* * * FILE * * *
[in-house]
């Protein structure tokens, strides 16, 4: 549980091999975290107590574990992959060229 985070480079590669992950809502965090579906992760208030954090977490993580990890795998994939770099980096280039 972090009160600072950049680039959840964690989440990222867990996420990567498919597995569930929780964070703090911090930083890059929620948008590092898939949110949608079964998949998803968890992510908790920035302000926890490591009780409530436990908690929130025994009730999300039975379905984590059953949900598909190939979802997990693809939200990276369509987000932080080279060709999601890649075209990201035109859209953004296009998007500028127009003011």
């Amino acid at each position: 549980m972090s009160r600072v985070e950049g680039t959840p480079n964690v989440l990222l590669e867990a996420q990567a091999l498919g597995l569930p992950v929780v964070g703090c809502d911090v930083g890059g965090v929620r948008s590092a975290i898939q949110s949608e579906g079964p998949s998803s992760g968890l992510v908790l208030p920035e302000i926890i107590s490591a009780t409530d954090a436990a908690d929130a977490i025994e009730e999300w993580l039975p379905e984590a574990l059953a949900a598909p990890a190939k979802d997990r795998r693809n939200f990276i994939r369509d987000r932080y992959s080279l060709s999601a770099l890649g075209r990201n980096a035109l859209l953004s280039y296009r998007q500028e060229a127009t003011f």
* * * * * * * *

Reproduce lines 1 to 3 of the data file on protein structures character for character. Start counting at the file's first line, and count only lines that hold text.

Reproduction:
[in-house]
């Protein structure tokens, strides 16, 4: 549980091999975290107590574990992959060229 985070480079590669992950809502965090579906992760208030954090977490993580990890795998994939770099980096280039 972090009160600072950049680039959840964690989440990222867990996420990567498919597995569930929780964070703090911090930083890059929620948008590092898939949110949608079964998949998803968890992510908790920035302000926890490591009780409530436990908690929130025994009730999300039975379905984590059953949900598909190939979802997990693809939200990276369509987000932080080279060709999601890649075209990201035109859209953004296009998007500028127009003011």
């Amino acid at each position: 549980m972090s009160r600072v985070e950049g680039t959840p480079n964690v989440l990222l590669e867990a996420q990567a091999l498919g597995l569930p992950v929780v964070g703090c809502d911090v930083g890059g965090v929620r948008s590092a975290i898939q949110s949608e579906g079964p998949s998803s992760g968890l992510v908790l208030p920035e302000i926890i107590s490591a009780t409530d954090a436990a908690d929130a977490i025994e009730e999300w993580l039975p379905e984590a574990l059953a949900a598909p990890a190939k979802d997990r795998r693809n939200f990276i994939r369509d987000r932080y992959s080279l060709s999601a770099l890649g075209r990201n980096a035109l859209l953004s280039y296009r998007q500028e060229a127009t003011f």